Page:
|Figure 2: Diffuse illumination picture of a patient (a) at 6 weeks and (b) at 6 years|
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Reference markings were made at 0 and 180° using the anterior stromal puncture technique under the slit lamp in the preparatory room. Clear corneal phaco-emulsification was performed under topical anesthesia using the INFINITI® Vision System (Alcon, Fort Worth, TX, USA). Care was taken during incision to not reach the graft–host junction. A dispersive ophthalmic visco-surgical device (OVD) (Viscoat, Alcon, Fort Worth, TX, USA) was used. Direct chop technique of fragmentation was performed to reduce the amount of energy utilized. The main incision was finally sutured with 10-0 nylon for better stability. The workup details of the patient at day 1, 6 months, 1 year, 2 years, and 6 years follow-up visits are summarized in [Table 2].
| Discussion|| |
Here, we note that the IOL was stable with no significant change in corneal thickness or graft clarity 6 years after phaco-emulsification. There was a slight decrease in endothelial cell density (ECD) over the period of 6 years, which was comparable to other post-PKP eyes mentioned in the literature.
Wade et al. described a series of 21 eyes where toric IOL was implanted for post-PKP astigmatism with cataract. The average follow-up was 15 months, and they reported that more than 80% had BCVA ≥20/30. Lockington et al. retrospectively evaluated 26 eyes that underwent toric IOL implantation after keratoplasty and reported BCVA ≥6/12 in 92.3% eyes with a mean follow-up of 14 months. Our patients had a BCVA better than or equal to 6/9 at 6 years after phaco-emulsification.
Stewart et al. compared the IOL rotational stability between PKP and non-PKP groups of patients who underwent Rayner toric IOL implant and found no difference in the rotational stability. We too note that neither of our patients needed IOL re-alignment. The average rotation of toric IOL has been reported to be <7 degrees varying with the IOL material and design. Both our implanted IOLs, one being a hydrophobic lens with C-loop haptics and the other being a hydrophilic lens with plate haptics, seem to maintain good rotational stability.
It has been reported that after keratoplasty, the ECD decreases at the rate of 7.8% per year. Furthermore, following cataract surgery after PKP, accelerated endothelial cell loss was noted, which was around 44.8% at 1 year and 58.1% at 2 years after cataract surgery.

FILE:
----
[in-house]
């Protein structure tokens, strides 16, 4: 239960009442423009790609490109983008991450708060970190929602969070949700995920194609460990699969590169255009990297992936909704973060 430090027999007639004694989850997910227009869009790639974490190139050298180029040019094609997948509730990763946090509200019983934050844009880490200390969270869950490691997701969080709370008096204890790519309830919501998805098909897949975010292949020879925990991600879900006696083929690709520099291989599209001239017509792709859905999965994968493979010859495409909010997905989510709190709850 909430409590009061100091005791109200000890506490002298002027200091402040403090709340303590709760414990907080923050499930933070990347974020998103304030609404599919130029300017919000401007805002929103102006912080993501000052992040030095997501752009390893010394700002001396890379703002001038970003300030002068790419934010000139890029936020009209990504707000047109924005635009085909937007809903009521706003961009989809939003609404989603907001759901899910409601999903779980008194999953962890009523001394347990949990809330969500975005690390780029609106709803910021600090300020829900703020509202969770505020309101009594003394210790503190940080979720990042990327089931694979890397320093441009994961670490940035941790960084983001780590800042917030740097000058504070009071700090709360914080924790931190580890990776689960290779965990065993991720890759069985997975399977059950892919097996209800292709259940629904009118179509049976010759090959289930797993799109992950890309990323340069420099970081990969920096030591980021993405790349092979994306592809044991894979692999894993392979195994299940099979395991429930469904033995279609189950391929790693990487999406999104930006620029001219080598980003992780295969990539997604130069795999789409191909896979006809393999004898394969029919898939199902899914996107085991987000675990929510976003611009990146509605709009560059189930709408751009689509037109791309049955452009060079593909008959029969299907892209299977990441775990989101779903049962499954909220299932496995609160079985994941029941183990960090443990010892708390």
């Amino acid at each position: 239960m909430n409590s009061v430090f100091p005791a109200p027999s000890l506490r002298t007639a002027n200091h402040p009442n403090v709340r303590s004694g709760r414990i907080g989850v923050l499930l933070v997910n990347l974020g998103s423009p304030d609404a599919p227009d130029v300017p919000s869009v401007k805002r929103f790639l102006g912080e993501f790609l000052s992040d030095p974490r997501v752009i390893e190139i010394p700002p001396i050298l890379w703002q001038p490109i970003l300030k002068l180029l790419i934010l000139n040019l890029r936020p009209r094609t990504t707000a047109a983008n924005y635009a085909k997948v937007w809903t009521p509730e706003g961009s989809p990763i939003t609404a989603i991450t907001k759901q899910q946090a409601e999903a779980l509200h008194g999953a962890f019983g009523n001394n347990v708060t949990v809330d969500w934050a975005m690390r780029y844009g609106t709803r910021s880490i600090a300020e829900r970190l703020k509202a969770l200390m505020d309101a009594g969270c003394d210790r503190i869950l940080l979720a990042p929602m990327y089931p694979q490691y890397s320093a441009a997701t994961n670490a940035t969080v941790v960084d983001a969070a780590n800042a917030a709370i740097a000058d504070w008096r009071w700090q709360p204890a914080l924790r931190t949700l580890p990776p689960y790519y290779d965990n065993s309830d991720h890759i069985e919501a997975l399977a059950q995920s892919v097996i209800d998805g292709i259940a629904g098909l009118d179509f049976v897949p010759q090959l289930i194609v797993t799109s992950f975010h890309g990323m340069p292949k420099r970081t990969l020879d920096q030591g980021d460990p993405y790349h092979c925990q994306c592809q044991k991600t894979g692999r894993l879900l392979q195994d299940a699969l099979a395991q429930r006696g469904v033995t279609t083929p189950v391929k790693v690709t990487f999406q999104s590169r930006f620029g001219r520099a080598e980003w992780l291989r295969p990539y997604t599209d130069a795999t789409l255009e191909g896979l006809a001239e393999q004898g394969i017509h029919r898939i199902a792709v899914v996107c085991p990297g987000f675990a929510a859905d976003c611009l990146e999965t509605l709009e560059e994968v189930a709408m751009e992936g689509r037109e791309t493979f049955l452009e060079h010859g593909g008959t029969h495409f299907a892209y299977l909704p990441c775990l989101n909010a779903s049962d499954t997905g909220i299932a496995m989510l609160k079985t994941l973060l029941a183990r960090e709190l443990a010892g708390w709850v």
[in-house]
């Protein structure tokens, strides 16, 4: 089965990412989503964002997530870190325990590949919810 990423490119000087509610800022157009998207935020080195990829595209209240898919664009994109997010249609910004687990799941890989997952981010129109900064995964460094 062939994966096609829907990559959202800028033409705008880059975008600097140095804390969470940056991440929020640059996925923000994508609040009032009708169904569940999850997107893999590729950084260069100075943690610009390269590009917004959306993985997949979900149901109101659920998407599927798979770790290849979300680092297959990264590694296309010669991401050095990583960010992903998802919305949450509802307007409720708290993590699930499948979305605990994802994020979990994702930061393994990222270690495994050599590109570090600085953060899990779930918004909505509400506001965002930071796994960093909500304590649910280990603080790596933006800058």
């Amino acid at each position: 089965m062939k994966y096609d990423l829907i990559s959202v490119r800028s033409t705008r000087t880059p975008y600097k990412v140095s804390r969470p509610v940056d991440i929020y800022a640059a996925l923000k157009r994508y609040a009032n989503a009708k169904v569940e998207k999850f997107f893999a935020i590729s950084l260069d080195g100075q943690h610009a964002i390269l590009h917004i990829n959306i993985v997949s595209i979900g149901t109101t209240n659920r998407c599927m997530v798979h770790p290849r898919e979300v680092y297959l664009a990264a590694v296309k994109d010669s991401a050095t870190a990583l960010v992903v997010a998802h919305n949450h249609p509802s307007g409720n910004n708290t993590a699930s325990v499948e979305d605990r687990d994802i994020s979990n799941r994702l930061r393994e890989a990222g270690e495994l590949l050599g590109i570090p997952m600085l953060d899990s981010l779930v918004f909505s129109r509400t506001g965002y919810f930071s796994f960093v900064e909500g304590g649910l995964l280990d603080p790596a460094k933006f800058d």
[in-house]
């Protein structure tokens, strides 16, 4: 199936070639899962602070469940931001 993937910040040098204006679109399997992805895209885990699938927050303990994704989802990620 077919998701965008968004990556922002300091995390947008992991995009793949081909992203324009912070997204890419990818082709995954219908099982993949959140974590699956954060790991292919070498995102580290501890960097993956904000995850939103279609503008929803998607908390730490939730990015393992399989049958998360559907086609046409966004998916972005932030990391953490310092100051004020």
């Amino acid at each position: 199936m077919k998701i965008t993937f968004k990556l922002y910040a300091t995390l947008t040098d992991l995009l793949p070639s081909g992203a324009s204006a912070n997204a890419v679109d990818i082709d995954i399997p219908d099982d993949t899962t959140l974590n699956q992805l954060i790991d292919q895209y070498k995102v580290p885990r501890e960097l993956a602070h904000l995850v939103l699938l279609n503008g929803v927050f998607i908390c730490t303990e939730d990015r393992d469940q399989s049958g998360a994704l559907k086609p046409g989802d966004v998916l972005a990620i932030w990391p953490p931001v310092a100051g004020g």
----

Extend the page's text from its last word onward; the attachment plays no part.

We note that the endothelial cell loss after phaco-emulsification was 10.8% at 1 year, 13.2% at 2 years, and 7.8% at 6 years in case 1 and 9.3% at 1 year, 12.4% at 2 years, and 37.3% at 6 years in case 2. The apparent improvement in ECD in case 1 at 6 years probably reflects the longitudinal variability in estimation of ECD using specular microscopy because endothelial cells do not replicate. Probably, recent advances in phaco-emulsification such as torsional movement, intelligent phaco-emulsification with less energy utilization, and use of a dispersive OVD are successful in protecting the endothelium to a significant extent.
The highlights from this report are that the decrease in ECD after cataract surgery in a post-PKP eye is comparable to other post-PKP eyes. A toric IOL seems to have good rotational stability in these cases and gives good uncorrected vision.
Still longer follow-up of these patients may be necessary to know if corneal decompensation develops and to assess the timing of its onset. The strength of this report lies in its longer follow-up, which is needed to assess the tolerance of the graft unlike many reports in the literature; however, this is only a two-patient series. Prospective long-term evaluation for at least 10 years with ECD assessment from all quadrants with a greater sample may throw new information about the success of toric IOL implantation after keratoplasty.
| Conclusion|| |
Toric IOL provides excellent correction of post-keratoplasty astigmatism with cataract with apparently good long-term results but with a slightly higher rate of endothelial cell loss, however not to the magnitude as described in earlier reports.
Declaration of patient consent
The authors certify that they have obtained all appropriate patient consent forms. In the form the patient (s) has/have given his/her/their consent for his/her/their images and other clinical information to be reported in the journal. The patients understand that their names and initial s will not be published and due efforts will be made to conceal their identity, but anonymity cannot be guaranteed.
Financial support and sponsorship
Conflicts of interest
There are no conflicts of interest.
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[Figure 1], [Figure 2]
[Table 1], [Table 2]